Fox v. Barlow, 206 N.C. 66 (1934)

Feb. 28, 1934 · Supreme Court of North Carolina
206 N.C. 66

POLY FOX, Jr., By His Next Friend, POLY FOX, Sr., v. RUFUS L. BARLOW.

(Filed 28 February, 1934.)

1. Automobiles O f—

A driver of an automobile is required to observe a greater degree of care wben approaching small children on the shoulders on a highway.

2. Same — Evidence held insufficient to be submitted to jury in action to recover for injuries to child struck by car on highway.

Evidence tending to show that plaintiff, a five-year-old child, was walking on the shoulders on a highway with his mother and that she was holding his hand, and that he was under her immediate control, when .suddenly the child broke away and ran across the road immediately in front of defendant’s car, without evidence as to defendant’s speed immediately prior to the accident or that he was driving at excessive speed upon approaching the scene of the accident, and that upon the child’s running in front of the car, defendant swerved the car to the left in an attempt to avoid the injury and struck and injured the child on the left-hand side of the highway, is held insufficient to be submitted to the jury on the issue of negligence.

3. Negligence A e—

Actionable negligence is not presumed from the mere fact of injury, however unfortunate or severe the injury may be.

4. Automobiles O b — Evidence held insufficient to be submitted to jury on question.of excessive speed in residential district.

Where there is no definite evidence as to the number of residences at the scene of the accident so as to bring the place within the statutory definition of “residential section,” C. S., 261S-A, or “residential district,” O. S., 2621(43), and no evidence that the speed of the car was a proximate cause of the accident in suit, the evidence is insufficient to be submitted to the jury on the question of defendant’s negligence in exceeding the speed limit prescribed in residential districts, there being no evidence that defendant exceeded the speed limit prescribed for highway travel generally.

Civil ACTION, before Warticle, J., at July Term, 1933, of Catawba.

On 7 January, 1932, in the afternoon about three-thirty or four o’clock, the mother of plaintiff and the plaintiff were walking on Highway No. 10 between Newton and Conover and traveling in the direction of Conover. The defendant, driving a one-seated Ford cabriolet, was traveling from Newton to Conover in the same direction. At that time the plaintiff was five and a half years old. The mother of plaintiff said: “We were on the right-hand side going toward Conover. . . . The school bus and some other cars were passing. They were going in the direction of Newton. . . . After all those cars got by — bus and all — I stopped and looked around and saw this car coming and I waited or was going to wait until this car got by. It was the only car *67tbat was coming or going, and my little boy jerked loose and be saw bis little sister Louise and ran across tbe bigbway to ber. Wben I saw tbe car tbat struck my boy I was up tbe bigbway a piece. We were walking on tbe shoulder of tbe bigbway. . . . My daughter’s name is Louise. She came out toward tbe road and started down tbe bigbway, coming to meet us. I know tbat be started across tbe bigbway and got hit, and after tbat I cannot tell you any more. . . . After those cars passed, my boy jerked loose from me and ran across tbe road. It was my intention to beep him from running across tbe bigbway, but be bad never done such a thing before and I didn’t think be would do it. He started across tbe street to see bis sister on tbe other side. His sister bad just come from school. . . . He was stricken on tbe left-hand" side of tbe bigbway. I don’t know bow fast Mr. Barlow was going. . . . Tbe child started to cross tbe bigbway. Tbe little fellow ran just as hard as be could run. He did not run right in front of Mr. Barlow’s car. . . . He was not going straight across. ... I told Mr. Barlow at tbe time tbat no matter whether tbe child lived or died tbat be was in no way to blame and I didn’t blame him at tbe time, but I found out later tbat be was on tbe wrong side of tbe road when be bit tbe child. ... I changed my mind about what I told him after I found out be was on tbe wrong side of tbe road. It just came to me bow it was. I didn’t know it when I was talking to Mr. Barlow. It never came to my mind which side of tbe road tbat ear should have been on until after I got to tbe hospital. ... I saw Mr. Barlow pick up tbe child on tbe left-hand side of tbe road.”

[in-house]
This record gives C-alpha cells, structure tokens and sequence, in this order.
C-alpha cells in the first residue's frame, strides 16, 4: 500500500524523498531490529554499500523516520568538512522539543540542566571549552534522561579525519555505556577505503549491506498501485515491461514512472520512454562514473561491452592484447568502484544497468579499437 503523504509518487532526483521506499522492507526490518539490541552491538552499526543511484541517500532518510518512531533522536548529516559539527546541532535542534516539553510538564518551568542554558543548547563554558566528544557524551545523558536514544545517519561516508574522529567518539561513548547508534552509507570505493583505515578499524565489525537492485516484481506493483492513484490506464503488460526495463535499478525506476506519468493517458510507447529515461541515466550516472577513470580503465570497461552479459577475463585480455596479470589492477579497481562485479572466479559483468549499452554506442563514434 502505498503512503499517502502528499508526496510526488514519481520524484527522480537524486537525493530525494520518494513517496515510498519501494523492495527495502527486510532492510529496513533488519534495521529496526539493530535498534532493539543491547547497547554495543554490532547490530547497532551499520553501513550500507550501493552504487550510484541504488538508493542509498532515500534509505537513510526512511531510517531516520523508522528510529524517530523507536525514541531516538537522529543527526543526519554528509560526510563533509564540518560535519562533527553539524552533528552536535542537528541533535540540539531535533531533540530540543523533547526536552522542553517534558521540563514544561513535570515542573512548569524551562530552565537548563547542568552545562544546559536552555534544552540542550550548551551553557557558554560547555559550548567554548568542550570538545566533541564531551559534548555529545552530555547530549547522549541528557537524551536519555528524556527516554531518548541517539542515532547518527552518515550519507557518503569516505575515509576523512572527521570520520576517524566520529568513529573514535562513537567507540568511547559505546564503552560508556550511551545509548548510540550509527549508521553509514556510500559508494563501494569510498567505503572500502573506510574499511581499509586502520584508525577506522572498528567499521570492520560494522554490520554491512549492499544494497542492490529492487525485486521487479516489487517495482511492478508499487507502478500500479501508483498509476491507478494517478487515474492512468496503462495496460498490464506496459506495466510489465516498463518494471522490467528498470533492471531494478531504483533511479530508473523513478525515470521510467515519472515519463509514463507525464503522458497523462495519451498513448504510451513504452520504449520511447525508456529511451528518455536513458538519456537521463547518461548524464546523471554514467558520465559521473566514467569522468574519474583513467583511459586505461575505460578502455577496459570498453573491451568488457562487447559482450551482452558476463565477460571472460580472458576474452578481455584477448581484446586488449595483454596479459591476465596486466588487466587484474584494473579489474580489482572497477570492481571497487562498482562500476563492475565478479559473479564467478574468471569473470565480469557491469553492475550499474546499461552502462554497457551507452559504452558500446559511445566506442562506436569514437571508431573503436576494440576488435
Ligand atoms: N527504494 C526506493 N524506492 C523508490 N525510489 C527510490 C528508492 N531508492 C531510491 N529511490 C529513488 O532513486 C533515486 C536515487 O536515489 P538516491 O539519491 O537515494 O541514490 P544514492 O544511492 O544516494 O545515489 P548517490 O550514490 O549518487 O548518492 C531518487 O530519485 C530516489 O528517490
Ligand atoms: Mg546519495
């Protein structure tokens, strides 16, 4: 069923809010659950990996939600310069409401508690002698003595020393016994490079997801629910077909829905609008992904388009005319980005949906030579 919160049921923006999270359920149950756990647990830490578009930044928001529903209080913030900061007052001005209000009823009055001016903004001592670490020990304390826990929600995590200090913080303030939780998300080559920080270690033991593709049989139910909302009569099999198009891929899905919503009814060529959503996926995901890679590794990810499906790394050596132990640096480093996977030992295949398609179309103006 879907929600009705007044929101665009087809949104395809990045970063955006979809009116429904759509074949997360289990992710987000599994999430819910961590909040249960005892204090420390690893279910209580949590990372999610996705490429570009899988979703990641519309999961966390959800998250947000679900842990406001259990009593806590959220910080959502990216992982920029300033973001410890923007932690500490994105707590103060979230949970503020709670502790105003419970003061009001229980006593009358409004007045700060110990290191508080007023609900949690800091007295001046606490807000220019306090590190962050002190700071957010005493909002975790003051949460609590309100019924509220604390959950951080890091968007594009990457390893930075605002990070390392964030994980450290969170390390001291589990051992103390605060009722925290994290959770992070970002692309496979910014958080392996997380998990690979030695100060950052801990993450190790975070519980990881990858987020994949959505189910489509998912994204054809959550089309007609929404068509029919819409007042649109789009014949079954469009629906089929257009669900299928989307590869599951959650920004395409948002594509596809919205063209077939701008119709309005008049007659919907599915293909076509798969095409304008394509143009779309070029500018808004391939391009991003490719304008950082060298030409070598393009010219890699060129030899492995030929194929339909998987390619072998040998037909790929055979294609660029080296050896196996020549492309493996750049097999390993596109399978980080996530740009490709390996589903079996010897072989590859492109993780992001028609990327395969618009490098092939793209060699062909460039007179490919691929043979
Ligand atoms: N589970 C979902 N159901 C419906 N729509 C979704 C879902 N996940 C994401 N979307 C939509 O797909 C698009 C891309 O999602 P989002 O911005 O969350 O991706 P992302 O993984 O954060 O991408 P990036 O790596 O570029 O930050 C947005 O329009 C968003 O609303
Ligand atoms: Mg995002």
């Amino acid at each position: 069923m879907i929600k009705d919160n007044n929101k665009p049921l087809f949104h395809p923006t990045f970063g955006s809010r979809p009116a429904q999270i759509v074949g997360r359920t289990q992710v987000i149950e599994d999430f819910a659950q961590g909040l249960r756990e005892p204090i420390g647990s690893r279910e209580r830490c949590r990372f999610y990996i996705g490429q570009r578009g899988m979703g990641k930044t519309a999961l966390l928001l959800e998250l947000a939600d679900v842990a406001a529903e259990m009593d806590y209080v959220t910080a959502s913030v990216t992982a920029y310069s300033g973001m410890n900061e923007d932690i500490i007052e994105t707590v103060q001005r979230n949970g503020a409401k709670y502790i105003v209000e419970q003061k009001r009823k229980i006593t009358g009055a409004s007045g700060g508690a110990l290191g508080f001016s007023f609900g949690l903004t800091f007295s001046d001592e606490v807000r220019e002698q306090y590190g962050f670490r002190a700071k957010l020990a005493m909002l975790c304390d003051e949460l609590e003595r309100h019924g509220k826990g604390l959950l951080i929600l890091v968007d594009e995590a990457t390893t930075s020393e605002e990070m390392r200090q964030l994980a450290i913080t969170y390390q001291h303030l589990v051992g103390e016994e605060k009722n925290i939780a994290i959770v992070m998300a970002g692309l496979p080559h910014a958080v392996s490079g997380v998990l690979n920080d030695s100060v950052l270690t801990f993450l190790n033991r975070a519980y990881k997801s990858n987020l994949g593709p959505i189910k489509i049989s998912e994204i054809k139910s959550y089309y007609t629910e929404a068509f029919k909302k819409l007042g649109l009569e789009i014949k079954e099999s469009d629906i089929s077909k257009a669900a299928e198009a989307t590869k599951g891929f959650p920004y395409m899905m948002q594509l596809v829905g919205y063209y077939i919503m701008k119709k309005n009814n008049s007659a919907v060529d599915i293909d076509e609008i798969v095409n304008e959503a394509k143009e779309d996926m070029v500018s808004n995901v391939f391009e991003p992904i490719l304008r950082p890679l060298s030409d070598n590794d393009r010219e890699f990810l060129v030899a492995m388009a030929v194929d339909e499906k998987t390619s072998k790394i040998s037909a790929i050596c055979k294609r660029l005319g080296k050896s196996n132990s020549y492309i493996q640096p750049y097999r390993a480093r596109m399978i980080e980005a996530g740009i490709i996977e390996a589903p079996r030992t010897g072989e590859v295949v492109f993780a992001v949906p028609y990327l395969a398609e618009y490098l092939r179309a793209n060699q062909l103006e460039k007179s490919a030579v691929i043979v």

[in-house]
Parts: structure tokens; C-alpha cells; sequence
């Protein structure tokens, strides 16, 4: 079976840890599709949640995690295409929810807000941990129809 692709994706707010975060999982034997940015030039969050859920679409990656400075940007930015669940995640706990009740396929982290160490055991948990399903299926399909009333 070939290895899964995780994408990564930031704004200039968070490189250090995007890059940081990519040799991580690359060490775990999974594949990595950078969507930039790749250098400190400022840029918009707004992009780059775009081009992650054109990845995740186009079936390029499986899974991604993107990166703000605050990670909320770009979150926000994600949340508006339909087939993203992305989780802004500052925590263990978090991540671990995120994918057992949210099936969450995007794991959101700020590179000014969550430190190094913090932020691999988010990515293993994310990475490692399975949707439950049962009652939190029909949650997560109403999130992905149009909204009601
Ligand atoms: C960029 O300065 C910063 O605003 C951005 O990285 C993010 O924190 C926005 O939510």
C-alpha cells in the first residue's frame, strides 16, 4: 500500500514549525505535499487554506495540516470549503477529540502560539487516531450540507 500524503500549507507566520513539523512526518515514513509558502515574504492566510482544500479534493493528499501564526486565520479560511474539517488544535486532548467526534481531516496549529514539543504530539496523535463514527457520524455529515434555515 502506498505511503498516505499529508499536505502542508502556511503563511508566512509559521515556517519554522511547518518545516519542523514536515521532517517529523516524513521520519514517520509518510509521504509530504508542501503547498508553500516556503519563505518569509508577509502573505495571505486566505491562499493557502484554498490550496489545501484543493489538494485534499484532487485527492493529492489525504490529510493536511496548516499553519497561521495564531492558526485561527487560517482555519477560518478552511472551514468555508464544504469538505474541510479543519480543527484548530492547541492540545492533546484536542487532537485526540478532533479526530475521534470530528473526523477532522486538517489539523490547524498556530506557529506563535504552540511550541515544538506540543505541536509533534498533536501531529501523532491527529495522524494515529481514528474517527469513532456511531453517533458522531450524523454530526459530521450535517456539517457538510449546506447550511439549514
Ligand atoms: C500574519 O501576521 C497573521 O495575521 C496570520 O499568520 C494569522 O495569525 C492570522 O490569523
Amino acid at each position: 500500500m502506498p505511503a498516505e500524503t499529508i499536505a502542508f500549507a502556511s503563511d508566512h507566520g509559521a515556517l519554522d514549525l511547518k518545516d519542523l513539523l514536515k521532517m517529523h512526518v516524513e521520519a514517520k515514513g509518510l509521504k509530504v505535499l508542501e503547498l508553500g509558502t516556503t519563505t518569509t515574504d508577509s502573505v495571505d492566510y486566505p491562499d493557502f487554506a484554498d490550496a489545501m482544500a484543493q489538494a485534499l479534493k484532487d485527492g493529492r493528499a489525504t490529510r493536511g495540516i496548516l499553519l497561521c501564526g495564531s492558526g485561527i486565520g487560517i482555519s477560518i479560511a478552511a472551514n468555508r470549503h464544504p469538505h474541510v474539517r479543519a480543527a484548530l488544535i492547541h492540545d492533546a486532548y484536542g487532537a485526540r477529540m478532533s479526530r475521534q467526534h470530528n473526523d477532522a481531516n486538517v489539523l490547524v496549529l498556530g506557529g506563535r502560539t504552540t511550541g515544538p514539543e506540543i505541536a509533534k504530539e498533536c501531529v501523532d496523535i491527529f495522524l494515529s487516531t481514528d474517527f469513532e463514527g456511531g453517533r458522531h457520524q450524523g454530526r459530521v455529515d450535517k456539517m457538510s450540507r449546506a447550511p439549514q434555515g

Tbe evidence tended to show tbat tbe plaintiff sustained a broken leg, a fractured skull and numerous bruises, and remained in tbe hospital about two weeks, when be was returned to bis home.

Witness for plaintiff said tbat be was standing inside a filling station and noticed “the car tbat struck tbe child coming up tbe road. . . .

When I first saw tbe car in my opinion it was moving between 35 and 40 miles per hour. . . . Mr. Barlow was about 150 feet from tbe place of tbe accident when I first saw him. ... I don’t know what rate of speed it was going at tbe time of tbe impact.” There was evidence tbat a dirt road intersected Highway No. 10 near the scene of tbe accident. Tbe said witness continued “when I saw tbe man going toward Conover be was about 150 feet from tbe crossing. It is 35 or 40 feet from tbe crossing to where tbe accident occurred. . . . Tbat crossing is used right smart. It is a regular street. It is not in tbe corporate limits of Newton or Conover.”